Uncovering the intricacies of DNA repair

BioTechniques News
Aisha Al-Janabi

A novel technology combined with optical tweezer C-trap technology gives researchers new insight into DNA repair mechanisms. 

Researchers at the University of Pittsburgh (PA, USA) have developed a novel system to study how cells locate and repair damaged DNA in detail. DNA damage can contribute to aging, cancer and neurodegeneration among other diseases, and a better understanding of DNA repair mechanisms could advance treatments for these diseases. 

“I think of DNA damage as a pothole,” described Bennet Van Houten, the senior author of the study. “In one particular DNA repair pathway, it takes about 30 proteins to go from finding the pothole to putting in the repair patch. While we can’t observe all of these proteins at once, we can observe them two by two.” 

To observe the DNA repair process, the researchers developed a novel method called Single Molecule Analysis of DNA-binding proteins from Nuclear Extract (SMADNE) to create fluorescently tagged proteins more efficiently than current methods. This was developed in collaboration with the University of Kent (UK). The researchers utilized SMADNE to extract DNA repair proteins from cell nuclei.  

The extracted DNA repair proteins were analyzed using C-trap, an optical tweezer technology that manipulates a single molecule of DNA using a strong light beam to move microscopic beads to either side of a molecule. They studied how and when the DNA repair proteins bind to DNA with different types of damage present.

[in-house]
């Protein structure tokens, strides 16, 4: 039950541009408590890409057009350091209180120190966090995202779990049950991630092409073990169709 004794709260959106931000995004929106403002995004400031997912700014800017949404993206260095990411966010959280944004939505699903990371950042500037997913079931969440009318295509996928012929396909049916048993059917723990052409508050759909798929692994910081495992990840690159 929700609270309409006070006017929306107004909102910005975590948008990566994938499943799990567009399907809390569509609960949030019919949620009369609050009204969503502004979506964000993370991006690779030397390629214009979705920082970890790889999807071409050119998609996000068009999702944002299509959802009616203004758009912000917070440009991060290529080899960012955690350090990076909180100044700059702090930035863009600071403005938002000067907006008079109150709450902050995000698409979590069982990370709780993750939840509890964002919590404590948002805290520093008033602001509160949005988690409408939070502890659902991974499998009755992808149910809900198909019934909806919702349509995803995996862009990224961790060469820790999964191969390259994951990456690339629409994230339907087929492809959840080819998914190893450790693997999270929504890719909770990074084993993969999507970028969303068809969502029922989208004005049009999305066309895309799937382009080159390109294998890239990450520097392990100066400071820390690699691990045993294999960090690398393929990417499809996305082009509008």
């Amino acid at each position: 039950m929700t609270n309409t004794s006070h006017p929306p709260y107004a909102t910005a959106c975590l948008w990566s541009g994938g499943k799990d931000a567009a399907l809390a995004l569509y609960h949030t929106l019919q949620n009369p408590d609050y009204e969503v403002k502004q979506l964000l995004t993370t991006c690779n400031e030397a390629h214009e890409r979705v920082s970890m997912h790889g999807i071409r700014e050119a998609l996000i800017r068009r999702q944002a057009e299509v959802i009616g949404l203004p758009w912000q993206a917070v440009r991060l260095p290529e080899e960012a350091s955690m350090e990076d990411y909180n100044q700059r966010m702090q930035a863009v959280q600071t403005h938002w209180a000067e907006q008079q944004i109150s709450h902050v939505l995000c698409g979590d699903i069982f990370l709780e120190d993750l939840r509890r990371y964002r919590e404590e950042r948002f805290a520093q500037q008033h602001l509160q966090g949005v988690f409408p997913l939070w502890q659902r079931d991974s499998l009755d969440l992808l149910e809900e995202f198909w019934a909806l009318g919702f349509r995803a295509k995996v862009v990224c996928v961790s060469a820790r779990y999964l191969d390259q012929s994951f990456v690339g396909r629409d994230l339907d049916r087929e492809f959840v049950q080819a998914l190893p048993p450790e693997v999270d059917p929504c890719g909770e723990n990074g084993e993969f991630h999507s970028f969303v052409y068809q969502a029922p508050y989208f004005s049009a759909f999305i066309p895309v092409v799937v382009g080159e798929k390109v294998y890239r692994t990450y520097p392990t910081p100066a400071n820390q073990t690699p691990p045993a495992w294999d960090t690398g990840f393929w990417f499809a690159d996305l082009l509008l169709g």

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“One of the most important things to understand is who gets there first. Once it arrives, does it stay around and watch the whole repair cascade? Does it hand off repair to a different protein? With the C-trap, you can watch the proteins coming and going and learn a lot about the orders of assembly and disassembly,” explained Matthew Schaich (University of Pittsburgh), first author of the study.  

In this study, the combined technology of C-trap and SMADNE was used to investigate many different DNA repair proteins across several repair pathways to improve understanding of these mechanisms. 

The researchers were especially interested in two proteins that repair damage caused by the sun called heterodimeric ultraviolet-damaged DNA-binding proteins (DDB1 and DDB2). They found that DDB1 and DDB2 arrived at the damaged point of the DNA strand together and departed together. They were surprised to see an additional 11 different association and dissociation patterns, during which the two proteins came and went at different times. This observation highlights the impressive detail that can be collected with this technology. 

The research group will continue to analyze all 30 proteins involved in repair pathways for damage caused by UV radiation. They have also applied for a patent for the SMADNE system. 

“The combination of the C-trap and SMADNE has opened up endless opportunities for the study of DNA repair. But what’s the most important questions that we can answer using this new tool?” commented Van Houten. “To me, it’s knowing the precise role of each of the proteins in this pathway.” 

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